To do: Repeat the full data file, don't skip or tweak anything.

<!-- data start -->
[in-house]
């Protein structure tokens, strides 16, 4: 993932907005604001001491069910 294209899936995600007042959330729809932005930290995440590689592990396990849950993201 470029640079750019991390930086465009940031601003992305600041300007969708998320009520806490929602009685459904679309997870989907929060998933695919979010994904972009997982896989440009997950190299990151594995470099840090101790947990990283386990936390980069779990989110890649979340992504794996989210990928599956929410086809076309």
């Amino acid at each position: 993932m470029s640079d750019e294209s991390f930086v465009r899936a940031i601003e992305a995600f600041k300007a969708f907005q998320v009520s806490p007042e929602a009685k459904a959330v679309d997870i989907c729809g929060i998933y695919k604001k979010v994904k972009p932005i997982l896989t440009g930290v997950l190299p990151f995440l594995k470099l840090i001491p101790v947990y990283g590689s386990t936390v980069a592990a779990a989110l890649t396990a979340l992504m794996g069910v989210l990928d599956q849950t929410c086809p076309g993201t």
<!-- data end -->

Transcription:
[in-house]
């Protein structure tokens, strides 16, 4: 993932907005604001001491069910 294209899936995600007042959330729809932005930290995440590689592990396990849950993201 470029640079750019991390930086465009940031601003992305600041300007969708998320009520806490929602009685459904679309997870989907929060998933695919979010994904972009997982896989440009997950190299990151594995470099840090101790947990990283386990936390980069779990989110890649979340992504794996989210990928599956929410086809076309």
């Amino acid at each position: 993932m470029s640079d750019e294209s991390f930086v465009r899936a940031i601003e992305a995600f600041k300007a969708f907005q998320v009520s806490p007042e929602a009685k459904a959330v679309d997870i989907c729809g929060i998933y695919k604001k979010v994904k972009p932005i997982l896989t440009g930290v997950l190299p990151f995440l594995k470099l840090i001491p101790v947990y990283g590689s386990t936390v980069a592990a779990a989110l890649t396990a979340l992504m794996g069910v989210l990928d599956q849950t929410c086809p076309g993201t």